I have been ordering a number of disks as I have been running out of space in my Time Machine backups. I didn’t realize that this is a “thing,” but it seems that everyone is selling hard disks that were manufactured a few years ago. (I just found out that this is a concern with automobile tires too).
I ordered some disks from a retailer on Amazon and when they arrived, they had a manufacture date of 5 NOV 2016. One of them failed the SMART test, and I returned them all to the retailer.
But now I just ordered some disks from OWC (Macsales.com), which I have always trusted. Two of four disks were DOA, which I suspect was due to the post office playing soccer with the box. But the manufacture date for all four was 15 SEP 2021, over two years ago.
Should I consider this to be acceptable?
And, FWIW, it seems that OWC may have marked these disks down in price (with no notification) as they were unusually inexpensive for their size, and lower in price than on other sites.
I don’t think there is a shelf-life as such, although for something extremely old, there may be issues with failed capacitors and/or lubricants breaking down.
Usually, the problem with an old/used drive is the fact that it has been in use (and possibly abused) during the time since manufacturer. But if it has just been new-old-stock the entire time (SMART should be able to show you the amount of time it has been in-use/powered-on).
If needed, “DriveDX” can give you detailed information on drive wear.
These are brand new (0 hours of use), but old.
FWIW, when I got the seven-and-one-half-year-old drives and one was failing the SMART test (even though it was brand new, but old), I first called Seagate. They said that it was way out of warranty, but they could work with me to do a warranty replacement anyway. I decided given Amazon’s generous replacement policy, and the fact that the retailer did not disclose that these disks were so old, to just return them and order elsewhere. So kudos to Seagate.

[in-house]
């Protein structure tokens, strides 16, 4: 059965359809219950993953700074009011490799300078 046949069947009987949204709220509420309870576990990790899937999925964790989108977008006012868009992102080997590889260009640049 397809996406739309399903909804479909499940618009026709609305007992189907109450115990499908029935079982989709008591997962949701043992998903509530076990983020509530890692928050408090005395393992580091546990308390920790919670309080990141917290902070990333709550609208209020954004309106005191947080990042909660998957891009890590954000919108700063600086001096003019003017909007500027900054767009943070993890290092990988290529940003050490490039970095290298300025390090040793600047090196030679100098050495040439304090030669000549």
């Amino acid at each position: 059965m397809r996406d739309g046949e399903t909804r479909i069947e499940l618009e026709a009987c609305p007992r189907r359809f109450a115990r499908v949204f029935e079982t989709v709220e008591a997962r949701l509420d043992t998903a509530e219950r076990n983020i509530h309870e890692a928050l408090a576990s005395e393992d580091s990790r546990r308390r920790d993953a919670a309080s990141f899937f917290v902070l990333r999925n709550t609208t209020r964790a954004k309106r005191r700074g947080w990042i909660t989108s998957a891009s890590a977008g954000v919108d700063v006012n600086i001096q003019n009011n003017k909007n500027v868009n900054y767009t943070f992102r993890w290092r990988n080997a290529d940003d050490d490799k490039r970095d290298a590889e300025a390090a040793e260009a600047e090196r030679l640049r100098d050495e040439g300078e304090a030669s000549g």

I have a feeling that companies are buying large numbers of disks for future use, and they rotate their inventory; when the disks get too old for them, then they unload them, and they are passed on for sale to individuals at a discount. But since I’m not part of that industry, I’m not sure.
Just trying out DriveDX - impressive. However there is a complication when using it to check external drives because a separate SMART utility needs to be installed:
I will check this out and report back.
Update: That didn’t go well! The utility seems to be incompatible with Sonoma. Bizarrely it appears to have tried to re-enable numerous legacy “System Extensions” and dozens of pop-up windows appeared on my screen. I had to restart the Macbook to clear them.
For now I will stick with Disk Utility doing a health check (First Aid) on my external drives.
Apple has never supported SMART over USB for some reason. The OS-X-SAT-SMART driver has always been necessary for that to work. It will (I’m told) work OK for Thunderbolt drives, but that doesn’t mean anything if you’re using USB enclosures.
The original (upstream) code repository (GitHub link) hasn’t been updated for 8 years, with its last release being version 0.10.
BinaryFruit’s download says it is version 0.10.3, created in January 2021, so it is may have been been maintained more recently than the original code (assuming they did more than just sign it with their developer certificate), but is still three years old.
Unfortunately, I don’t know of any other driver that can provide this capability.